The playground set was poised to be demolished after New Nightmare shot there, but instead Hughes’ family took it and re-installed it on their own property.
10. Craven didn’t invite Johnny Depp back for the funeral scene – even though Depp said he’d have done it
For fans of the Nightmare series, one of the most eye-catching scenes in New Nightmare is the funeral.
Langenkamp, Craven, Englund, Saxon and Shaye are joined by a number of other figures from the earlier Elm Street movies, including actors Nick Corri (below, top left) of the 1984 original, and Tuesday Knight of 1988’s A Nightmare on Elm Street 4: The Dream Master.
One notable absentee is Johnny Depp, who made his film debut as Nancy’s ill-fated boyfriend Glen in 1984’s original A Nightmare on Elm Street.
Considering what a huge star Depp had since become, Craven was too shy to invite him back for what would have been a dialogue-free cameo.
Ironically, when Depp saw Craven again later, the actor said he’d have been happy to do it – nor would it have been Depp’s first time back, as he also had a brief cameo in Freddy’s Dead: The Final Nightmare.
9. The redesigned Freddy is Wes Craven’s original vision of the character
Craven never held back in expressing his distaste for how Freddy Krueger was handled as the Nightmare on Elm Street series progressed.
New Nightmare was intended to take the monster back to his roots – even though this Freddy isn’t strictly speaking the same character we know from the movies, but rather a demon that has taken his form.
For these reasons, the character was heavily redesigned for New Nightmare, in a way that actually resembled Craven’s original vision.
As well as having a distinctly different make-up and the addition of a black trench coat to his wardrobe, this Freddy’s blades are a more organic extension of his hand, rather than the usual glove.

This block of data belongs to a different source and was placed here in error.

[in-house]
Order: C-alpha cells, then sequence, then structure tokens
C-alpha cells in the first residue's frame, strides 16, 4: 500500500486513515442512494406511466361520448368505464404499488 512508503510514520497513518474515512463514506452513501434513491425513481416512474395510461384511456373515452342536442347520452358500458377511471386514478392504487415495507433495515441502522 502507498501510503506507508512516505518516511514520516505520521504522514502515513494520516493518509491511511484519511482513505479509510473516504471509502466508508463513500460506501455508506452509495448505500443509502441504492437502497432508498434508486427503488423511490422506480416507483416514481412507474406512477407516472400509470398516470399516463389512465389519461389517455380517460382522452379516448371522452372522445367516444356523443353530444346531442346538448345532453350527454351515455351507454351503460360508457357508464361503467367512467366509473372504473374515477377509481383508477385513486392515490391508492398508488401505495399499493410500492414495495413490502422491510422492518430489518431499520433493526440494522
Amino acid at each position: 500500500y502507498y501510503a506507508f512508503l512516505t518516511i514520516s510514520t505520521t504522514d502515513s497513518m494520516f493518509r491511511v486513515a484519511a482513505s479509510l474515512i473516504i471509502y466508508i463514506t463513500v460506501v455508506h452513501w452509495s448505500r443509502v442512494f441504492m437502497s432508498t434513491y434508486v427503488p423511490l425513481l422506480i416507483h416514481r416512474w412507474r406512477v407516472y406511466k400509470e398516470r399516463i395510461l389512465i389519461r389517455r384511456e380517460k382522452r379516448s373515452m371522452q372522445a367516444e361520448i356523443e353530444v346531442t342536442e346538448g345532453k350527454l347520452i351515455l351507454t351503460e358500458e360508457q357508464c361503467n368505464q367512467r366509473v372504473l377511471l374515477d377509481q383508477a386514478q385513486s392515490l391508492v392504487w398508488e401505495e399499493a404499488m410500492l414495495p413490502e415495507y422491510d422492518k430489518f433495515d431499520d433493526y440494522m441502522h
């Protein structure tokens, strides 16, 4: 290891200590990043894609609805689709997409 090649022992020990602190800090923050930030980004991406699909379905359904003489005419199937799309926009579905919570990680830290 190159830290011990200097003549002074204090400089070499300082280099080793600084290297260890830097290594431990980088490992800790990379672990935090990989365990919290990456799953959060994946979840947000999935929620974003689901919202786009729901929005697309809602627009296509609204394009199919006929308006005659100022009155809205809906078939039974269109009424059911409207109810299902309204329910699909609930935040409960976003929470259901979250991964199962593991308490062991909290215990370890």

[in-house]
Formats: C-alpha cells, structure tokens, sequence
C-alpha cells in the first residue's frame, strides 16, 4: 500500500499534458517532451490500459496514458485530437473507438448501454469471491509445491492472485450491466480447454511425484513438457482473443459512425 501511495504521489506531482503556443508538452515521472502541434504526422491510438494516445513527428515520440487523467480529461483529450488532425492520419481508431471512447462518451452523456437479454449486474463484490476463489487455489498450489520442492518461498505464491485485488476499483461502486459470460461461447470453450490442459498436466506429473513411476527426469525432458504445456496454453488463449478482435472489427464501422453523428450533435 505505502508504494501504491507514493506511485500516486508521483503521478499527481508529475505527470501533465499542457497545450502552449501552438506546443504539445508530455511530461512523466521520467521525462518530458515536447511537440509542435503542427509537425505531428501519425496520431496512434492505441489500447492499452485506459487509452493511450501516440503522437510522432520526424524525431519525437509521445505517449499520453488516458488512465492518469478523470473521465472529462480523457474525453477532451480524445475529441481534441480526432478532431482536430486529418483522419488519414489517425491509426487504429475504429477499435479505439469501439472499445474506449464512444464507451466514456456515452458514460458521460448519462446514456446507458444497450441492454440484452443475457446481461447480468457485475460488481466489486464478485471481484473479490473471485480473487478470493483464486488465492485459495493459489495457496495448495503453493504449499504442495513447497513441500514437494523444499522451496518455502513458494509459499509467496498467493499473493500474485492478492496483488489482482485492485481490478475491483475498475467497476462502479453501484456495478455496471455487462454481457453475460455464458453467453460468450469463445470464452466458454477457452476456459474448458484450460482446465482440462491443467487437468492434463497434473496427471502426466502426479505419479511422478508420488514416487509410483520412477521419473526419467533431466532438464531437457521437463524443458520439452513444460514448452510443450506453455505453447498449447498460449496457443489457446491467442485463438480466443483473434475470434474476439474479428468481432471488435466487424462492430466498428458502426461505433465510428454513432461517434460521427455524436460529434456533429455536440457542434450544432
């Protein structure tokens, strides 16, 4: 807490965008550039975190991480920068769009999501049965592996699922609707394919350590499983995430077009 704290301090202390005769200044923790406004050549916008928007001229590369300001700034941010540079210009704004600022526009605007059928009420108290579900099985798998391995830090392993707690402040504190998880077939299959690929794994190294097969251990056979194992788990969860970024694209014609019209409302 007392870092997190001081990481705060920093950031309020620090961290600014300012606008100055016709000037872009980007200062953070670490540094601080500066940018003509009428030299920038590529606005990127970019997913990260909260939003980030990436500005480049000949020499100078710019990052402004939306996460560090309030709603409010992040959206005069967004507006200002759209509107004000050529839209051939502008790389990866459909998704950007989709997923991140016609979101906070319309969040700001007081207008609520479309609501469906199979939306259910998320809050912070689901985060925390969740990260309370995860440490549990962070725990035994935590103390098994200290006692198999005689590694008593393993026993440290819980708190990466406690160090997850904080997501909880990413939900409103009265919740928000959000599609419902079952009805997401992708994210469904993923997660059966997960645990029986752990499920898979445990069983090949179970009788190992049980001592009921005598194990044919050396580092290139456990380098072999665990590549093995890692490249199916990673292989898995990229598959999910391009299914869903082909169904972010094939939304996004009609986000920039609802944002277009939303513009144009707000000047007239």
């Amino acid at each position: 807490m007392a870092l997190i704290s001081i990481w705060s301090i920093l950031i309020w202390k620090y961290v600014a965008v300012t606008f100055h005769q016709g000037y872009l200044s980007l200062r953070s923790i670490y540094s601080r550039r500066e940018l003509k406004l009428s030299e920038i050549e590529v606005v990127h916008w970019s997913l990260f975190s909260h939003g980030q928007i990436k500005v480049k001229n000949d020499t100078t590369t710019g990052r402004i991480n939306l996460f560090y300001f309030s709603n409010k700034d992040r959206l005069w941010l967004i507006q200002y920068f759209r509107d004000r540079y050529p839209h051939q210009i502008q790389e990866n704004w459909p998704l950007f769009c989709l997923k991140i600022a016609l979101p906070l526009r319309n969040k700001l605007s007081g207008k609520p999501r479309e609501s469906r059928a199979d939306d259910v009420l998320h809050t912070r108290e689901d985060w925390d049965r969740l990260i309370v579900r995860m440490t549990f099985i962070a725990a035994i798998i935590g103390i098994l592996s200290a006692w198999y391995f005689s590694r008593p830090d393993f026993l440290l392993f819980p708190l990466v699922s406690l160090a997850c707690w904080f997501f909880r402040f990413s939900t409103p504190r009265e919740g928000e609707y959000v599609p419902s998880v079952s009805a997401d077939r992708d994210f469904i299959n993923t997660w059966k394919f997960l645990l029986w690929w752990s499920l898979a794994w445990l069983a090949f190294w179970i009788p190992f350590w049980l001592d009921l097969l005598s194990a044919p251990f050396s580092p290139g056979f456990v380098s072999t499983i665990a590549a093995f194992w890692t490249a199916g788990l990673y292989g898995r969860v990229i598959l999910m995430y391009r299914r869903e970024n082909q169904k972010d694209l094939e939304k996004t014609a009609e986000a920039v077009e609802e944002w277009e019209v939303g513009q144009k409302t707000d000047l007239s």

This redesign was, and remains, highly divisive among fans of the series, with some loving the new look and others feeling it strayed too far from classic Freddy.
8. The first draft of the script included a Freddy car and a Freddy spider
Even though New Nightmare was always intended to be far darker than later Elm Street sequels, Craven initially had some outlandish elements planned.
At one point the film was going to feature a Freddy Mobile – a claw-fronted hot rod car with flames shooting out of the back, and Freddy’s signature red and green stripes on the paintwork.
There was also going to be a scene in which Freddy appeared in the form of a giant spider.
This sequence would have seen Robert Englund himself attacked and killed by the demonic Freddy in spider form, in a nightmare sequence.
Craven scrapped both ideas as he realised they were too close to the cartoonish tone of the previous sequels, which the director was anxious to avoid.
7. Several costumes appear from the original A Nightmare on Elm Street
Wes Craven may not have walked away from 1984’s A Nightmare on Elm Street with the rights to his creation – but he did walk away with some of the wardrobe.
The writer-director kept many of the costumes used in the original film, and brought them out of storage for New Nightmare.
When Heather Langenkamp and John Saxon ‘become’ Nancy and Lt. Thompson in New Nightmare’s final act, they’re both wearing their original costumes from the first film.
Likewise Robert Englund, who dons the original Freddy hat and sweater in the talk show sequence, when he appears as himself playing Freddy (yeah, it gets confusing).
The only absent part of Englund’s original Freddy costume is the glove, which was lost not long after the 1984 original completed production.
6. An R.E.M. song is used for a subtle pun
Spoiler coming up now… shortly before David Newsom’s Chase is killed in New Nightmare, we hear the character singing R.E.M’s Losing My Religion.
Chase is singing it to himself in the car as he struggles to stay awake.
If you’re familiar with the song (and if you were alive in the 90s, you must be), you’ll recall it ends with the line: “That was just a dream.”
It’s also worth noting that the band name R.E.M. means Rapid Eye Movement, the phase of the sleeping process in which dreams are experienced.